Director: Kyle Marvin
Starring: Lily Tomlin, Jane Fonda, Rita Moreno, Sally Field
I would be lying if I said I was on pins and needles with anticipation before my recent screening of 80 for Brady. As the audience began to file into the theater, I noticed a mood shift, and I started to feel more optimistic. A large part of a comedy like this is the attitude you bring to it, and the crowd I saw it with came absolutely ready to play. A mixture of professional football fans and viewers of a certain age packed into their seats to watch a rather straightforward but occasionally charming comedy about four friends, all around 80 years old, who decide to make a last-minute trip to the Super Bowl to cheer on their beloved hero Tom Brady of the (then) New England Patriots.
The film is inspired by a true life tale of four devout Tom Brady fans who dubbed themselves the “Over 80 for Brady.” One of their grandsons happened to have Hollywood connections and, well, the rest is history. 80 for Brady specifically takes place in 2017 when the Patriots (featuring star quarterback Brady) were off to battle the Atlanta Falcons in Super Bowl LI. The four ladies are all played by Hollywood legends and each character naturally represents a very specific type. I overheard one woman sitting very close to me explain to her companion how each member of her own personal friend group aligns with the characters in the film. Forget the days of women identifying as members of the quartet from Sex and the City or Girls; now it’s the older ladies’ turn.
Lily Tomlin plays Lou, a cancer survivor who became a Brady fan years ago with her group of best friends while recovering from grueling chemotherapy. They stumbled upon a game on TV, found the guys cute, and now, several years in remission, they have kept the football fanaticism going complete with a number of wacky superstitions. The group includes the bashful Betty (Field), a former professor at M.I.T. and a wiz with statistics of the game and their beloved Tom. Trish (Fonda) is a bombastic serial dater, unlucky in love herself, who channels her sexual energy into softcore romance novels featuring Patriots tight end Rob Gronkowski. Maura (Moreno) remains in mourning over the recent loss of her beloved husband but has developed an easy flirtation with a fellow resident at her retirement home (Glynn Turman).
When a local sports show offers a contest for the best Patriots fan story, Lou jumps at the opportunity since first prize is what all of the ladies have dreamed of: a trip to the Super Bowl in Houston. Soon, the foursome are on their way to the Super Bowl with a full agenda of activities that will range from an accidental entry into a hot wings contest courtesy of celebrity chef Guy Fieri to a lavish party where the group accidentally eats some marijuana gummies resulting in extreme hijinks. This party scene includes a terrific reference for film fans that ended up being my favorite joke and biggest laugh of the entire movie.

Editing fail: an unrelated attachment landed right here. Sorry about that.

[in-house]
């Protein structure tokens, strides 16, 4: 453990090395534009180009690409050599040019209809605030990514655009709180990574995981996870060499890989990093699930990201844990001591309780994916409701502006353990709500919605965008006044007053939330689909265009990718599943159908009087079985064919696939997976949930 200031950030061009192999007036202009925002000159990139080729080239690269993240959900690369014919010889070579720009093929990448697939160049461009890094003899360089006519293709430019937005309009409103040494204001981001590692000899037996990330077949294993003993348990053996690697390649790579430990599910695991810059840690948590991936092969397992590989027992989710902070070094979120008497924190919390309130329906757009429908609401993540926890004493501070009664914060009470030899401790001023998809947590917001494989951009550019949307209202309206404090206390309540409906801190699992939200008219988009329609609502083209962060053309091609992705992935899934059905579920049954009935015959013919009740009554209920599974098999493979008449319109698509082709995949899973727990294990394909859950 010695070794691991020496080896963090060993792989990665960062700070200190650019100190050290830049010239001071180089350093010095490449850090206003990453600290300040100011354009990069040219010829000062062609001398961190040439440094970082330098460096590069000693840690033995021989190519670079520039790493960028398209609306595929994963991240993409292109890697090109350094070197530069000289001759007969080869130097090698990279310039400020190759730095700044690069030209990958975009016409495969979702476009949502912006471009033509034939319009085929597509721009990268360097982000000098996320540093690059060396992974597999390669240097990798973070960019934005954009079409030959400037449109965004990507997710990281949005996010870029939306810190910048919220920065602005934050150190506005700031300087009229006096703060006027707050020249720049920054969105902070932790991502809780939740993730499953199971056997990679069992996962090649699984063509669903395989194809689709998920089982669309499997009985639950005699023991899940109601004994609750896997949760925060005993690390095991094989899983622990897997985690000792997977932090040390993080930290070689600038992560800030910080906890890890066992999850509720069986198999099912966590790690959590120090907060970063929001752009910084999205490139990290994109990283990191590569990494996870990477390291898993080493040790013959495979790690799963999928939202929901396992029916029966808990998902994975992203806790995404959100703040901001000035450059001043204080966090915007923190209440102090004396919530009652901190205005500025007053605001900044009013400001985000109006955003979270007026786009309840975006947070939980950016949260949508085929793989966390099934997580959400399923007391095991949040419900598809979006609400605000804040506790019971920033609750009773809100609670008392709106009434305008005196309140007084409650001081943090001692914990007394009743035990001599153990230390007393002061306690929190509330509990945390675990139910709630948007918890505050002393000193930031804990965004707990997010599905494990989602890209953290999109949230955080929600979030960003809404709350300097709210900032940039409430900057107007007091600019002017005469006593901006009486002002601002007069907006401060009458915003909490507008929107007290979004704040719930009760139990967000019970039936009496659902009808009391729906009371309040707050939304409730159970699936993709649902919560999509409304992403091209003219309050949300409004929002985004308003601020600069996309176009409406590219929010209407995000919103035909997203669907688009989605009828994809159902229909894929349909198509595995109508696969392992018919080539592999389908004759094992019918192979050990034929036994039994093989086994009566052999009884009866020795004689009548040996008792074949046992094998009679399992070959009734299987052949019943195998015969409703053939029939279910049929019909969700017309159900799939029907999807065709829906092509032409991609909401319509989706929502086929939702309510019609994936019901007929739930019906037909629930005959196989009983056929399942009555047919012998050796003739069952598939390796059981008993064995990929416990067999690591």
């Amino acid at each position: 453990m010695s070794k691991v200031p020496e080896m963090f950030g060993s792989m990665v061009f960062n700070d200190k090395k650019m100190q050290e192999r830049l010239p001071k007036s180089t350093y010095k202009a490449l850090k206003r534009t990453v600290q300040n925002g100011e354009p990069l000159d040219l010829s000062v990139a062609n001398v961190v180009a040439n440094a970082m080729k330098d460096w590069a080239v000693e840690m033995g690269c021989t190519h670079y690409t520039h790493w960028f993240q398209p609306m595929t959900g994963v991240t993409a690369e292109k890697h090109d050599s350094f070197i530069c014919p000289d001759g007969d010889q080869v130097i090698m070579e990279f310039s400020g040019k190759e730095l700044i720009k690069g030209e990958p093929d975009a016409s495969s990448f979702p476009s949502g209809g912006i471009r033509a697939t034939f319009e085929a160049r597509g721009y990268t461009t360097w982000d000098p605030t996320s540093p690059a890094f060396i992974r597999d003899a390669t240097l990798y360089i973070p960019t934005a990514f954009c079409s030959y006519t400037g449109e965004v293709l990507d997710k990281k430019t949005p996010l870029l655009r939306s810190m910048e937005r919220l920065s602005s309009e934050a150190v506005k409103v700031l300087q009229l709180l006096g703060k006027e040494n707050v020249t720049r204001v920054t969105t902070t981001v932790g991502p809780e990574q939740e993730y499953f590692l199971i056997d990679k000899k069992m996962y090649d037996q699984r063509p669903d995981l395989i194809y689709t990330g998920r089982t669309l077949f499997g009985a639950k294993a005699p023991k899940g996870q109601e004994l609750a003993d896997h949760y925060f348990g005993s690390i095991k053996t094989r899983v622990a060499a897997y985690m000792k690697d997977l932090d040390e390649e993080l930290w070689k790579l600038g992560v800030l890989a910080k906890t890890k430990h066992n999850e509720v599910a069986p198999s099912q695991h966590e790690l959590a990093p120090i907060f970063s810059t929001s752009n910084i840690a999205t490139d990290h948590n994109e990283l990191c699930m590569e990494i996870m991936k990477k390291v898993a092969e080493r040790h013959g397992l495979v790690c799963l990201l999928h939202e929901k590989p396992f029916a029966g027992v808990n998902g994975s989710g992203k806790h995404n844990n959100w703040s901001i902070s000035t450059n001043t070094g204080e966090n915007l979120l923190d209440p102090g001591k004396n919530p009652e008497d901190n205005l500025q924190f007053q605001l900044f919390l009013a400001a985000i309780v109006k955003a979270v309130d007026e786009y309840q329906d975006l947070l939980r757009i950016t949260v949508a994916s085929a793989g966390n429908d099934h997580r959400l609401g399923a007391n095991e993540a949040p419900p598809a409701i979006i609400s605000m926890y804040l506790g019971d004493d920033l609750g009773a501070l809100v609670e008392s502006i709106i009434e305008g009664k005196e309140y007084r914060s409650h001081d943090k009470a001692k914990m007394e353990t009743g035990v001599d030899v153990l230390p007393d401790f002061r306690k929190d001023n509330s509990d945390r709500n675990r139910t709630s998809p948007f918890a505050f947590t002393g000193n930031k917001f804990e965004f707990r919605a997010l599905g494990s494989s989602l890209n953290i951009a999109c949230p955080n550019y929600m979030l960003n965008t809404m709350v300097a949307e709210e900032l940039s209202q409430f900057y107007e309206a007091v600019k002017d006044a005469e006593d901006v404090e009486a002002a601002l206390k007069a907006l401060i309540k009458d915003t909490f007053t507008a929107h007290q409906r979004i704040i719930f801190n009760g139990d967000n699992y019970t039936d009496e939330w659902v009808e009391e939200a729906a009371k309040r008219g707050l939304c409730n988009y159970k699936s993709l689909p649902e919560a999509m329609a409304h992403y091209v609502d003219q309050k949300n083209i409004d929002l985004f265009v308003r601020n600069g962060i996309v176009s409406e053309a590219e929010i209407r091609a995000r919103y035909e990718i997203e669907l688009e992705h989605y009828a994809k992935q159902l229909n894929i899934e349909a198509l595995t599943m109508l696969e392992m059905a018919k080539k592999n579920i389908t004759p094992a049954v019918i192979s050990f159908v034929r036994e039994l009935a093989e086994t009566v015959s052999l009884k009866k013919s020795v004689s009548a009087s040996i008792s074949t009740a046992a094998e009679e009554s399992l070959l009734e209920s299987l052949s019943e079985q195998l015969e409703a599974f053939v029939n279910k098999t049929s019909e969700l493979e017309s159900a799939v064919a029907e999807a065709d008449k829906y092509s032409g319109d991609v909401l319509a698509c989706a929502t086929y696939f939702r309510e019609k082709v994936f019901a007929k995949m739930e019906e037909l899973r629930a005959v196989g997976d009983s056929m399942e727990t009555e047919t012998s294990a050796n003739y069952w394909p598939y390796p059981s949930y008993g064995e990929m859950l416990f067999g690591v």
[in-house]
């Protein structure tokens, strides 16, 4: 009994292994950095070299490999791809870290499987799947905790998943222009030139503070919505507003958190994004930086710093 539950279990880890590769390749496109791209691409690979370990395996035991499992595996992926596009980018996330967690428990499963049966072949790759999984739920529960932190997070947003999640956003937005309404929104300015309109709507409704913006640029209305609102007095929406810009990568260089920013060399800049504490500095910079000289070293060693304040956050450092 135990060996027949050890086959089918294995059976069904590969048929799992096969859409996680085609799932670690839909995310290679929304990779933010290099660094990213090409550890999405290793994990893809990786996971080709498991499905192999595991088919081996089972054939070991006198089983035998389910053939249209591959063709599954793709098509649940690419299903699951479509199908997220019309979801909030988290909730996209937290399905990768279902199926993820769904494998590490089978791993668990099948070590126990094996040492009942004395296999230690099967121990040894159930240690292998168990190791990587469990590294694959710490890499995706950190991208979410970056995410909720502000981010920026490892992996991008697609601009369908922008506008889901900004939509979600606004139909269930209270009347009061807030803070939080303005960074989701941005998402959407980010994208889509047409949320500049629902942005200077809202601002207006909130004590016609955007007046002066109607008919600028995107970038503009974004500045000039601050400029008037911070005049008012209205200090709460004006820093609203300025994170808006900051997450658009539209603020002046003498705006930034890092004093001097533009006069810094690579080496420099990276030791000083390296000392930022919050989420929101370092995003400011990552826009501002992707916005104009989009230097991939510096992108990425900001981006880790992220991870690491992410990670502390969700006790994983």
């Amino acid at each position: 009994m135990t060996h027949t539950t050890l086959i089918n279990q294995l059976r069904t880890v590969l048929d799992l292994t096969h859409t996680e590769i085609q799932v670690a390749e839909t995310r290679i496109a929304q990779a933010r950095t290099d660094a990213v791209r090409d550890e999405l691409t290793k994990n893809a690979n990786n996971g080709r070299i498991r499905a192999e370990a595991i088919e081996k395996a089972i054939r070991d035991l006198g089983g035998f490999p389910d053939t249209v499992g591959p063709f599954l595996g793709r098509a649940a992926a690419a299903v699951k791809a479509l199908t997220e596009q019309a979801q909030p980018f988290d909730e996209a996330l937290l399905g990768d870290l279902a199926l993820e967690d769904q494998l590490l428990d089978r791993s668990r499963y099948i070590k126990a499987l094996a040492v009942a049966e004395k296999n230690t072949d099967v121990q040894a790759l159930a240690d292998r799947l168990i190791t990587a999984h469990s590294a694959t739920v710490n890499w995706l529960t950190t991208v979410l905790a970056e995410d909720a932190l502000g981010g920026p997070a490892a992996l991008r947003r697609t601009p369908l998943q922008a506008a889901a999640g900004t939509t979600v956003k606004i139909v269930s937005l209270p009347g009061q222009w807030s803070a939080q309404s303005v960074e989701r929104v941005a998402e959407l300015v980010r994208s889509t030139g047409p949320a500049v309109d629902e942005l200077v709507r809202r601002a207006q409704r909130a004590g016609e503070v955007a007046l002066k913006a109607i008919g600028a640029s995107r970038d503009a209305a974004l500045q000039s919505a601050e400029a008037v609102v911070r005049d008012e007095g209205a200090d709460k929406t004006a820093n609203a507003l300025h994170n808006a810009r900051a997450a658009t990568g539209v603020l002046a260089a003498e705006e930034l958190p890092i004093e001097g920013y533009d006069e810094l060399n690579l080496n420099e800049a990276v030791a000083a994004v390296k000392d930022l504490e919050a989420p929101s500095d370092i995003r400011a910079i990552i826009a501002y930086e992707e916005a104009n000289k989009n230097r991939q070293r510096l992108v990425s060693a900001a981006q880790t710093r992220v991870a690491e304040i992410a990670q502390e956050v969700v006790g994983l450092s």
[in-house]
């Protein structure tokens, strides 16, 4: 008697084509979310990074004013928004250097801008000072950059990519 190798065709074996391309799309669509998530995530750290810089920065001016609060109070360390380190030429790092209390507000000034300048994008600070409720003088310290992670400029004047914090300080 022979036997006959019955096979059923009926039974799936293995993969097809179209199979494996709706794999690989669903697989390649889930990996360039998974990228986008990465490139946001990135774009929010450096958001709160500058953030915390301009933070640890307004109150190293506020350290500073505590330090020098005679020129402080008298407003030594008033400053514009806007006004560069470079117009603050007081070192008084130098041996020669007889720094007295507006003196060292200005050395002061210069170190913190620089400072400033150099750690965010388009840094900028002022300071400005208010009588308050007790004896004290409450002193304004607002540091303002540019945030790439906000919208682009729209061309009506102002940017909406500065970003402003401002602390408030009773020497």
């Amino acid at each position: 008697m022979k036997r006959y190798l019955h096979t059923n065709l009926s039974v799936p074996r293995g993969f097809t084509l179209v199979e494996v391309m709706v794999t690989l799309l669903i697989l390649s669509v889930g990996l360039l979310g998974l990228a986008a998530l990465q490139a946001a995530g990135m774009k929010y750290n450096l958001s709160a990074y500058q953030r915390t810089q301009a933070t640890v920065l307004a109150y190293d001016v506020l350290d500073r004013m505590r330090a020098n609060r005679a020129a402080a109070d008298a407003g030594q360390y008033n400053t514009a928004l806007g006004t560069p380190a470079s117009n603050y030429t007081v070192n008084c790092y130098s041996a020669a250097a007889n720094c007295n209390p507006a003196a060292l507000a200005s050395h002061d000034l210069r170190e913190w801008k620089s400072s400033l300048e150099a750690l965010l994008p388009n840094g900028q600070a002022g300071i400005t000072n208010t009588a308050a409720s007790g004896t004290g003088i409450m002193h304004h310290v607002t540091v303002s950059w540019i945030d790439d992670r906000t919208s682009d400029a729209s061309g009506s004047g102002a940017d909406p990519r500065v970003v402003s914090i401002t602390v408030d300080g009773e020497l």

While most of the plot elements and character developments are pretty run-of-the-mill for this type of film, what surprises are the heartfelt performances from the actresses and the level of writing which often comes off as natural and easy. Tomlin has the strongest part of the group, and she reminds us once again how gifted she is at the mixture of comedy and drama as in her Oscar-nominated role in Robert Altman’s masterpiece Nashville (1975). Fonda, Field, and Moreno all are given their moments for pathos as well, and because they are absolute pros, nothing rings false and it all plays as believable and earnest. But the dramatic material takes a backseat to the comedy and when the jokes come in – and they come fast and furious – it’s a fairly mixed bag. Some land better than others, but the actresses work their absolute hardest to get the laughs and their commitment is admirable.
As for the football itself, the film is ably directed by Kyle Marvin in a way that the tension is still able to be ratcheted up for depictions of a game and result that are already known by the audience. Despite knowing how everything will go, we wince and groan along with all of the big moments. When Brady shows up in person as himself late in the film, I was struck by his screen presence and the fact that he’s actually a pretty decent actor. He really holds his own in a scene with Tomlin, and I had to tip my hat to him for that which is no small achievement.
Ultimately, the movie is not anything fresh or especially great, but it is a pretty fun number with better writing and performances than you would expect. And I can’t quite stress enough the difference that seeing this film in a crowded theater makes. It was one of the most startling examples of the importance of the theater to the moviegoing experience that I’ve come across since the rebound of cinemas from the pandemic. Just trust me. You don’t want to stream this one. If you’re interested in 80 for Brady, go see it in a packed house on a Saturday night.
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